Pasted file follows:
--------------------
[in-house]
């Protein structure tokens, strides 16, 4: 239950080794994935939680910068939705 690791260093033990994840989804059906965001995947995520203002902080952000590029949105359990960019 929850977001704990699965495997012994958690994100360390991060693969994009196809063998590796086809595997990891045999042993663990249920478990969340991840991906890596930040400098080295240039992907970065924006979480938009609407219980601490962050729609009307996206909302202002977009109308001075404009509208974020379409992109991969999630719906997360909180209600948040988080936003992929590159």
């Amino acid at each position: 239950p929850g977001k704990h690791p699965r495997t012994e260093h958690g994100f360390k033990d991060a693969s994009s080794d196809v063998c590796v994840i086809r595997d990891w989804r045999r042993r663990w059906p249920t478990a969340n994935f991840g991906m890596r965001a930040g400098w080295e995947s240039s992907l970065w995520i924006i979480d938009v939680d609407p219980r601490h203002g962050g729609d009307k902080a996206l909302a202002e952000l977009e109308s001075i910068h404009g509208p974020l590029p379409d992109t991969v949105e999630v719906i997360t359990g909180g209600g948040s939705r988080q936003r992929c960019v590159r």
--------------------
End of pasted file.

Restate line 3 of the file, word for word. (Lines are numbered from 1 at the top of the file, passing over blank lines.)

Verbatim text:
């Amino acid at each position: 239950p929850g977001k704990h690791p699965r495997t012994e260093h958690g994100f360390k033990d991060a693969s994009s080794d196809v063998c590796v994840i086809r595997d990891w989804r045999r042993r663990w059906p249920t478990a969340n994935f991840g991906m890596r965001a930040g400098w080295e995947s240039s992907l970065w995520i924006i979480d938009v939680d609407p219980r601490h203002g962050g729609d009307k902080a996206l909302a202002e952000l977009e109308s001075i910068h404009g509208p974020l590029p379409d992109t991969v949105e999630v719906i997360t359990g909180g209600g948040s939705r988080q936003r992929c960019v590159r």